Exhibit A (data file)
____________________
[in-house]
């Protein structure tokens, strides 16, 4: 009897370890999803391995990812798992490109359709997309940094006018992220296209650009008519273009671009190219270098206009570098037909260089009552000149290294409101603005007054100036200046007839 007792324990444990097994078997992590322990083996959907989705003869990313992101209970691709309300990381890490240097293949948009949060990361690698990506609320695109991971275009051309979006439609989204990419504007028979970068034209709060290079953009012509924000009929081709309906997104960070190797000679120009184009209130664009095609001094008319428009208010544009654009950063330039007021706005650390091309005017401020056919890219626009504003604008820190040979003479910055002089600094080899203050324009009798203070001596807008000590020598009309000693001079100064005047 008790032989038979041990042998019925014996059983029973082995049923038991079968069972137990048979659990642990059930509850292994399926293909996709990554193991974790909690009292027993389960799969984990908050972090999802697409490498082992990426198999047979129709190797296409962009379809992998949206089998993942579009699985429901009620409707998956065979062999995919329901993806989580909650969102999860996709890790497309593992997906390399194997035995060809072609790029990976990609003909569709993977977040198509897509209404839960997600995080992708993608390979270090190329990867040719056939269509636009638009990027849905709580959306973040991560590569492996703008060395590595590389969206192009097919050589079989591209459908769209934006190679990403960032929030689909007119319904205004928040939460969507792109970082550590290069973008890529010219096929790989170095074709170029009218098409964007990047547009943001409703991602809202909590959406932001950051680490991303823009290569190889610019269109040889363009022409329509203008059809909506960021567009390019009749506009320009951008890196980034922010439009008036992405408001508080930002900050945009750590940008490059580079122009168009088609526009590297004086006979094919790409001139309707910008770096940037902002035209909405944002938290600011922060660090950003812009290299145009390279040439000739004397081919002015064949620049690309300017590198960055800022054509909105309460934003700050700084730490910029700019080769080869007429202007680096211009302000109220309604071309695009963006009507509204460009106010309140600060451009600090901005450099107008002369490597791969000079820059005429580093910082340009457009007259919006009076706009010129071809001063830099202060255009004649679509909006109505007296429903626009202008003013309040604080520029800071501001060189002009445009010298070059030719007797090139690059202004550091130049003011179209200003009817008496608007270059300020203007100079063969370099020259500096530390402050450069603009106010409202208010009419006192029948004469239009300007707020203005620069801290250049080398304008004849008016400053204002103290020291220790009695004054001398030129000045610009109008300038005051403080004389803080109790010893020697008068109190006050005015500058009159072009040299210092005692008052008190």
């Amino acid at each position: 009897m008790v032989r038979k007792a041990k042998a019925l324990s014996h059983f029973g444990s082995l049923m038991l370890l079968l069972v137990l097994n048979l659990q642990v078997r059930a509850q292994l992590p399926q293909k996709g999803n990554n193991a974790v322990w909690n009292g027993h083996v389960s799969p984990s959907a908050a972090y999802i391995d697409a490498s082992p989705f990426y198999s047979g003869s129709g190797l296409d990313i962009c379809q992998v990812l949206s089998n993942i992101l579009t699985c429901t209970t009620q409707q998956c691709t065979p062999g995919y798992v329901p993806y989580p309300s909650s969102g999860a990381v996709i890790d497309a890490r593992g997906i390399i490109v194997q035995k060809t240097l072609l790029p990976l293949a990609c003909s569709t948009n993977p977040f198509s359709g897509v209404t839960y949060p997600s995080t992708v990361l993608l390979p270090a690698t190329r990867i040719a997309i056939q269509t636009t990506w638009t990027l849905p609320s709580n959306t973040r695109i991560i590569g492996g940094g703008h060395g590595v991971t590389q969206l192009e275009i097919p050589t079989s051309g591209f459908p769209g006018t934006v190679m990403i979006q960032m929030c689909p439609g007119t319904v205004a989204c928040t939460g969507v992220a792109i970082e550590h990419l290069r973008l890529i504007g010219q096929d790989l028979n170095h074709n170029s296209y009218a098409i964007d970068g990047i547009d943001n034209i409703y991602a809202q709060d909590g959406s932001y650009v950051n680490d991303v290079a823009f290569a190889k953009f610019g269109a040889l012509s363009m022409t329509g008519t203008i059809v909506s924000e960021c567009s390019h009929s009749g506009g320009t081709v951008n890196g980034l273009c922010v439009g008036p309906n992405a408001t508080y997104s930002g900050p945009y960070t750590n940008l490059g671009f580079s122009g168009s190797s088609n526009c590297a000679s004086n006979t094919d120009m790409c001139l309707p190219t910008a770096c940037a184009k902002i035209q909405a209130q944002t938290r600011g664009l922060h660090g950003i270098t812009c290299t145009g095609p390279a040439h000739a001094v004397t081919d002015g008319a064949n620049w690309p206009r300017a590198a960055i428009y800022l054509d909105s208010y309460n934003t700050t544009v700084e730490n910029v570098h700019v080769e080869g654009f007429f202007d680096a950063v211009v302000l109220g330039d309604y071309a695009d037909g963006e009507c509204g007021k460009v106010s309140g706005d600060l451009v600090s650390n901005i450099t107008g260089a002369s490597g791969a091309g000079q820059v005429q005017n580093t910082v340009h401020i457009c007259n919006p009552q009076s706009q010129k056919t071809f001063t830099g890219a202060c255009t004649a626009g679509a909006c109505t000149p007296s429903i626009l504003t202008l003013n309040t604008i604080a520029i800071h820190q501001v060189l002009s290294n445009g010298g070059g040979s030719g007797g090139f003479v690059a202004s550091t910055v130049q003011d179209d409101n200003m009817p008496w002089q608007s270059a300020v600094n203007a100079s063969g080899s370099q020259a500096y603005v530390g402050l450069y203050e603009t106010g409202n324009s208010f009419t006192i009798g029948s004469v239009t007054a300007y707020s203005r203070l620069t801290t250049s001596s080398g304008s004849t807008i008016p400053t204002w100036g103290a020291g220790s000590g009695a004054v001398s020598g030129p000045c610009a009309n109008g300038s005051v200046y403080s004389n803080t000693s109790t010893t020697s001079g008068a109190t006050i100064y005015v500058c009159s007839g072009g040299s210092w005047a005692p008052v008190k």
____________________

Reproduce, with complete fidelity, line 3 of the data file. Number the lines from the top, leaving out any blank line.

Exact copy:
């Amino acid at each position: 009897m008790v032989r038979k007792a041990k042998a019925l324990s014996h059983f029973g444990s082995l049923m038991l370890l079968l069972v137990l097994n048979l659990q642990v078997r059930a509850q292994l992590p399926q293909k996709g999803n990554n193991a974790v322990w909690n009292g027993h083996v389960s799969p984990s959907a908050a972090y999802i391995d697409a490498s082992p989705f990426y198999s047979g003869s129709g190797l296409d990313i962009c379809q992998v990812l949206s089998n993942i992101l579009t699985c429901t209970t009620q409707q998956c691709t065979p062999g995919y798992v329901p993806y989580p309300s909650s969102g999860a990381v996709i890790d497309a890490r593992g997906i390399i490109v194997q035995k060809t240097l072609l790029p990976l293949a990609c003909s569709t948009n993977p977040f198509s359709g897509v209404t839960y949060p997600s995080t992708v990361l993608l390979p270090a690698t190329r990867i040719a997309i056939q269509t636009t990506w638009t990027l849905p609320s709580n959306t973040r695109i991560i590569g492996g940094g703008h060395g590595v991971t590389q969206l192009e275009i097919p050589t079989s051309g591209f459908p769209g006018t934006v190679m990403i979006q960032m929030c689909p439609g007119t319904v205004a989204c928040t939460g969507v992220a792109i970082e550590h990419l290069r973008l890529i504007g010219q096929d790989l028979n170095h074709n170029s296209y009218a098409i964007d970068g990047i547009d943001n034209i409703y991602a809202q709060d909590g959406s932001y650009v950051n680490d991303v290079a823009f290569a190889k953009f610019g269109a040889l012509s363009m022409t329509g008519t203008i059809v909506s924000e960021c567009s390019h009929s009749g506009g320009t081709v951008n890196g980034l273009c922010v439009g008036p309906n992405a408001t508080y997104s930002g900050p945009y960070t750590n940008l490059g671009f580079s122009g168009s190797s088609n526009c590297a000679s004086n006979t094919d120009m790409c001139l309707p190219t910008a770096c940037a184009k902002i035209q909405a209130q944002t938290r600011g664009l922060h660090g950003i270098t812009c290299t145009g095609p390279a040439h000739a001094v004397t081919d002015g008319a064949n620049w690309p206009r300017a590198a960055i428009y800022l054509d909105s208010y309460n934003t700050t544009v700084e730490n910029v570098h700019v080769e080869g654009f007429f202007d680096a950063v211009v302000l109220g330039d309604y071309a695009d037909g963006e009507c509204g007021k460009v106010s309140g706005d600060l451009v600090s650390n901005i450099t107008g260089a002369s490597g791969a091309g000079q820059v005429q005017n580093t910082v340009h401020i457009c007259n919006p009552q009076s706009q010129k056919t071809f001063t830099g890219a202060c255009t004649a626009g679509a909006c109505t000149p007296s429903i626009l504003t202008l003013n309040t604008i604080a520029i800071h820190q501001v060189l002009s290294n445009g010298g070059g040979s030719g007797g090139f003479v690059a202004s550091t910055v130049q003011d179209d409101n200003m009817p008496w002089q608007s270059a300020v600094n203007a100079s063969g080899s370099q020259a500096y603005v530390g402050l450069y203050e603009t106010g409202n324009s208010f009419t006192i009798g029948s004469v239009t007054a300007y707020s203005r203070l620069t801290t250049s001596s080398g304008s004849t807008i008016p400053t204002w100036g103290a020291g220790s000590g009695a004054v001398s020598g030129p000045c610009a009309n109008g300038s005051v200046y403080s004389n803080t000693s109790t010893t020697s001079g008068a109190t006050i100064y005015v500058c009159s007839g072009g040299s210092w005047a005692p008052v008190k």